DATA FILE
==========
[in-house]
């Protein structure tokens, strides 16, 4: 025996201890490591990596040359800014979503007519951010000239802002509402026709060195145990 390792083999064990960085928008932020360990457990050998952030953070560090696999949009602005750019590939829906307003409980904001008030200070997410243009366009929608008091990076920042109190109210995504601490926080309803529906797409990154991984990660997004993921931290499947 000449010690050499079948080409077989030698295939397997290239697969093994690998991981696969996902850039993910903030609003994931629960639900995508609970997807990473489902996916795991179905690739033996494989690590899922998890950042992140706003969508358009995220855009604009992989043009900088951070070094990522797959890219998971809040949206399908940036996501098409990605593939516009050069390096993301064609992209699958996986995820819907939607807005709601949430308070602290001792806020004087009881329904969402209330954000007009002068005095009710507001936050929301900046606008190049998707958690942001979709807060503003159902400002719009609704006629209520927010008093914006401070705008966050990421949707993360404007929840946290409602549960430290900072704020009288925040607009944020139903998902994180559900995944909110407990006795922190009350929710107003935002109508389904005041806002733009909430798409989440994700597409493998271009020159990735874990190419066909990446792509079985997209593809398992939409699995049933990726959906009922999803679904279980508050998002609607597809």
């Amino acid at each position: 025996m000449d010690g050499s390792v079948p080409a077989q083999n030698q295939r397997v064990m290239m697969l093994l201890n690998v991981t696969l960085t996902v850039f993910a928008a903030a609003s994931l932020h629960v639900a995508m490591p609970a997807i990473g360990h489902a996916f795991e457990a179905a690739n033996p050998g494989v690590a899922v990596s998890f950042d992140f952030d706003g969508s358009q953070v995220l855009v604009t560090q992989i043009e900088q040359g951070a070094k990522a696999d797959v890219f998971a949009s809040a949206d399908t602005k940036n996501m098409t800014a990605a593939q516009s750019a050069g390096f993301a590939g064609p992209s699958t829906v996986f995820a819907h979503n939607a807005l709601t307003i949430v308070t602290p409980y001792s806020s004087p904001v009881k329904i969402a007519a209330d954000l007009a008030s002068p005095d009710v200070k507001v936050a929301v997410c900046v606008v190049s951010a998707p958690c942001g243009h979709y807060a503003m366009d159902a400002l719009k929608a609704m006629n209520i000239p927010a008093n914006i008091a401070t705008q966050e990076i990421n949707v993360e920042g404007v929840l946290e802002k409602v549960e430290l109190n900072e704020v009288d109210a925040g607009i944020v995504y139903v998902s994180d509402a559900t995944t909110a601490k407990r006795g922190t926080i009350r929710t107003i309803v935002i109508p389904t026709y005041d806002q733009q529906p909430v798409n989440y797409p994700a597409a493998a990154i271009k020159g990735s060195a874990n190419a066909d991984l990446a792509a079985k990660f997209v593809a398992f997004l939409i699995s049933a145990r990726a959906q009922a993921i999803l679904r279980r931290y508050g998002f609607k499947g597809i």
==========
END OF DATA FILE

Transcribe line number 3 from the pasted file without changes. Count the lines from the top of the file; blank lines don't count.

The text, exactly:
């Amino acid at each position: 025996m000449d010690g050499s390792v079948p080409a077989q083999n030698q295939r397997v064990m290239m697969l093994l201890n690998v991981t696969l960085t996902v850039f993910a928008a903030a609003s994931l932020h629960v639900a995508m490591p609970a997807i990473g360990h489902a996916f795991e457990a179905a690739n033996p050998g494989v690590a899922v990596s998890f950042d992140f952030d706003g969508s358009q953070v995220l855009v604009t560090q992989i043009e900088q040359g951070a070094k990522a696999d797959v890219f998971a949009s809040a949206d399908t602005k940036n996501m098409t800014a990605a593939q516009s750019a050069g390096f993301a590939g064609p992209s699958t829906v996986f995820a819907h979503n939607a807005l709601t307003i949430v308070t602290p409980y001792s806020s004087p904001v009881k329904i969402a007519a209330d954000l007009a008030s002068p005095d009710v200070k507001v936050a929301v997410c900046v606008v190049s951010a998707p958690c942001g243009h979709y807060a503003m366009d159902a400002l719009k929608a609704m006629n209520i000239p927010a008093n914006i008091a401070t705008q966050e990076i990421n949707v993360e920042g404007v929840l946290e802002k409602v549960e430290l109190n900072e704020v009288d109210a925040g607009i944020v995504y139903v998902s994180d509402a559900t995944t909110a601490k407990r006795g922190t926080i009350r929710t107003i309803v935002i109508p389904t026709y005041d806002q733009q529906p909430v798409n989440y797409p994700a597409a493998a990154i271009k020159g990735s060195a874990n190419a066909d991984l990446a792509a079985k990660f997209v593809a398992f997004l939409i699995s049933a145990r990726a959906q009922a993921i999803l679904r279980r931290y508050g998002f609607k499947g597809i």